Bruce Libman, Author of It’s Just Breakfast and Total Networking, endorses the “give to get philosophy” when networking and building business relationships.   “Giving is key to relationship-building and you have to give much more than you should expect to receive.  Giving information, ideas or making introductions demonstrates that you care and that you have listened to the other person’s needs or interests.  This carries a lot of weight when building relationships,” said Libman.

Business Cards

After you’ve met people, swapping business cards remains important to swiftly exchange information.  Today, there are smart phone applications that allow users to exchange contact information by simply bumping their phones together; a cool app, but not common.  Business cards remain the staple.  There are several apps including one by LinkedIn called CardMunch that allows you to quickly scan business cards and import their information into your database and generate a connection request on LinkedIn at the same time.

Phil Capell from GoSchmooze, a networking facilitation system which randomly puts four individuals together for a business lunch or breakfast, suggests to, “Always be networking.  Every person you meet has the potential to introduce you to others in his or her network. Try to meet people every day.  Remember that networking is not prospecting.  Don’t treat all people as prospects. Develop relationships with people first and build upon this to see if business or referrals can be shared.”

After you have met someone, started a conversation and exchanged information, the real challenge begins – follow-up.  It is crucial to following up with each person you want to continue a relationship.  Making contact after the initial meeting is absolutely necessary if you want to build a relationship even if to simply touch base or have coffee,.  A personalized system for following up must be created and used.  If you do not follow-up, networking is a waste of time for you or the company you work for.  Failing to follow-up is a critical mistake that the majority of “networkers” make – don’t be one of them.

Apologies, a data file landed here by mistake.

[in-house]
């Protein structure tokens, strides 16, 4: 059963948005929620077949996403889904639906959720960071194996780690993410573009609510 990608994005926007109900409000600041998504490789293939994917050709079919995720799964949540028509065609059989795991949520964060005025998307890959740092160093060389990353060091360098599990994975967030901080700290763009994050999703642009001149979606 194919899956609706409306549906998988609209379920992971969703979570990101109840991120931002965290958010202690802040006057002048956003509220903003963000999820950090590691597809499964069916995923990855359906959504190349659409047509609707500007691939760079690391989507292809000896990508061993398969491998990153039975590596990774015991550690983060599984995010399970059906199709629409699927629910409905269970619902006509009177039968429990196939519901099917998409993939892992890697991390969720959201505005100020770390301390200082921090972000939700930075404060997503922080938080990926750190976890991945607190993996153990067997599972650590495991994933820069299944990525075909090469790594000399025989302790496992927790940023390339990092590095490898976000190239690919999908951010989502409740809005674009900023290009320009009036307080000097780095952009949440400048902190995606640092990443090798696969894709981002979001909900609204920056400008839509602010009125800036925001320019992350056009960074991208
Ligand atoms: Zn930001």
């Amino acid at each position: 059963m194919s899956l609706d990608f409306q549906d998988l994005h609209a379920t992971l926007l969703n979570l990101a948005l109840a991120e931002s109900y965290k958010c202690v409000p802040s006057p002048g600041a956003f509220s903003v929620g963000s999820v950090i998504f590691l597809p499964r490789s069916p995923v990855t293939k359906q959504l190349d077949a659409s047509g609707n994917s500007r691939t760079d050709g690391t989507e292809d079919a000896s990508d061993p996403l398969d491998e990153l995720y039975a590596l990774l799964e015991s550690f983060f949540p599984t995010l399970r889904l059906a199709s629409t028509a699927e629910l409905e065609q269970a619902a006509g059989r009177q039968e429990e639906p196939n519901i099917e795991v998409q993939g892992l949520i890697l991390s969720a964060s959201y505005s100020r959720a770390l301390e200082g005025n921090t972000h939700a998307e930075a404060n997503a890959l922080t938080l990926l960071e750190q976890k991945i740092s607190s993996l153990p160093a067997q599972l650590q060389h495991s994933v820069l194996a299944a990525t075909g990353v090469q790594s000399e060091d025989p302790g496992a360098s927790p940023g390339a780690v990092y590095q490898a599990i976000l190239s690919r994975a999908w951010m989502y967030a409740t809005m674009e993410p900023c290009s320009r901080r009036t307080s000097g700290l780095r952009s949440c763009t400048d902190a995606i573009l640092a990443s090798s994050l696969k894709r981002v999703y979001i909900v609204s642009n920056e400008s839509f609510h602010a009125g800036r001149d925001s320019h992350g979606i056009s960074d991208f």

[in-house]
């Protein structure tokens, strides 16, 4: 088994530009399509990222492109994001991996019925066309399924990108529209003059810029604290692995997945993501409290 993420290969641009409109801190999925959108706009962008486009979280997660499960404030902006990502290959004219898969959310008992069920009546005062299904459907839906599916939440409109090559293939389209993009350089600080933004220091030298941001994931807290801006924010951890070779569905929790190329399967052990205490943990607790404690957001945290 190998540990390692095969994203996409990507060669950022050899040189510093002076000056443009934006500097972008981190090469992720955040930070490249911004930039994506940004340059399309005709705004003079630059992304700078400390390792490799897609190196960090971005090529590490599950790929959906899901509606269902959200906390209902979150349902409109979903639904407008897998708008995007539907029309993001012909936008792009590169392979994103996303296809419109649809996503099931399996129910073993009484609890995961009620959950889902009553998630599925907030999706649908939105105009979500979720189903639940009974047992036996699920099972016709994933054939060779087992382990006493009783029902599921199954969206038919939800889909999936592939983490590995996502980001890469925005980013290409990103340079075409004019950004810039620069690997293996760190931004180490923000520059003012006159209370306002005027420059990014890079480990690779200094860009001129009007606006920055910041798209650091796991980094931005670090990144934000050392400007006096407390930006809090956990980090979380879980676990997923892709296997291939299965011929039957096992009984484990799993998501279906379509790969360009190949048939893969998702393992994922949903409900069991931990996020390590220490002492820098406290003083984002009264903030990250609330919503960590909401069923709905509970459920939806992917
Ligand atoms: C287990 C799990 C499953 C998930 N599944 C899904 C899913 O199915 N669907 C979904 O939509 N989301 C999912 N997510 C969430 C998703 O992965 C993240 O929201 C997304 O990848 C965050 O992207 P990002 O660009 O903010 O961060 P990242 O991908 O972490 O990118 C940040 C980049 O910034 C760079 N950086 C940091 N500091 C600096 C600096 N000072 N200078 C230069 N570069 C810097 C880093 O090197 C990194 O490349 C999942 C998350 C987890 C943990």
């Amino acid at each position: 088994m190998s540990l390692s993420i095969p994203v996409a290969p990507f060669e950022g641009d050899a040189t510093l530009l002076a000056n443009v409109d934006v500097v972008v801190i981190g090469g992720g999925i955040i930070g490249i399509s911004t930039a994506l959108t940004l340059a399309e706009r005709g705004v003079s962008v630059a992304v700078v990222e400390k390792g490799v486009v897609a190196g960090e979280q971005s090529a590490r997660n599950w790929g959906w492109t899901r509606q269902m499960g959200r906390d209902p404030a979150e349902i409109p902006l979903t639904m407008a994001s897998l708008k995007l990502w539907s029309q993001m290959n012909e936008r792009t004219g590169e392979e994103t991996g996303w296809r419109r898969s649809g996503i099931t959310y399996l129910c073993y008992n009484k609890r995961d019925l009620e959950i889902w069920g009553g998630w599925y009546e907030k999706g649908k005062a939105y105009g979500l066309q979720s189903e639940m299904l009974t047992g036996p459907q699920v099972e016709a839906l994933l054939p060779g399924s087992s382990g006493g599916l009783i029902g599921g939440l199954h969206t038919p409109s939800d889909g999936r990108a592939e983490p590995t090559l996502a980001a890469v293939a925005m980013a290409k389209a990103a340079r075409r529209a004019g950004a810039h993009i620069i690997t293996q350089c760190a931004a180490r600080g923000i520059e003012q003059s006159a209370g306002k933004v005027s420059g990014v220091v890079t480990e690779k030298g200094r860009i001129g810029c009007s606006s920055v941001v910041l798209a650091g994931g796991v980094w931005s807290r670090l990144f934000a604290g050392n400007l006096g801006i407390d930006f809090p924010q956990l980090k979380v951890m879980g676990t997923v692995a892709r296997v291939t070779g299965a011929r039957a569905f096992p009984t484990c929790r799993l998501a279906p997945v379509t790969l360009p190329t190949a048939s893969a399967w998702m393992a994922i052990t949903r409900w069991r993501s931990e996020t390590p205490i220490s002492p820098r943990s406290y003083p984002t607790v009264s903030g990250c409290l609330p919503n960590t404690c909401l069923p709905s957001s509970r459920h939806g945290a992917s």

Networking is about meeting people and managing relationships.  Create a system to build awareness for yourself and your brand, network in the real world and online to strengthen relationships, and commit to following up.  Each of these steps offers their own challenges.  Even if you have been networking for years, take a look at what you are doing, create a plan or update your networking plan and make sure you have a clear follow up strategy.

Author:

This article is provided by Bill Corbett, Jr., President of Corbett Public Relations, Inc., a leading media relations, social media and personal branding consulting firm.  For more information, go to corbettpr.com or to his blog corbettprblog.com.  He can be reached at wjcorbett@corbettpr.com or @wjcorbett.

Sources:

Do You Need a Blog? The Personal Branding Perspective

Why should I have a blog?  This is a question many of us in the marketing arena are often asked.  From the personal branding perspective the answer is absolutely.  A blog is where your personal brand is shaped.  Unlike a static website or social media profile, a blog is where an individual’s personal brand comes to life.  It’s where you can express your opinions and passions and demonstrate your experience.  It’s where people get to know you, what you are interested in and what you are about.  Your blog creates the narrative for your brand and allows you to express yourself how you want to in the way that you want to.

Image c/o kathybackus.files.wordpress.com/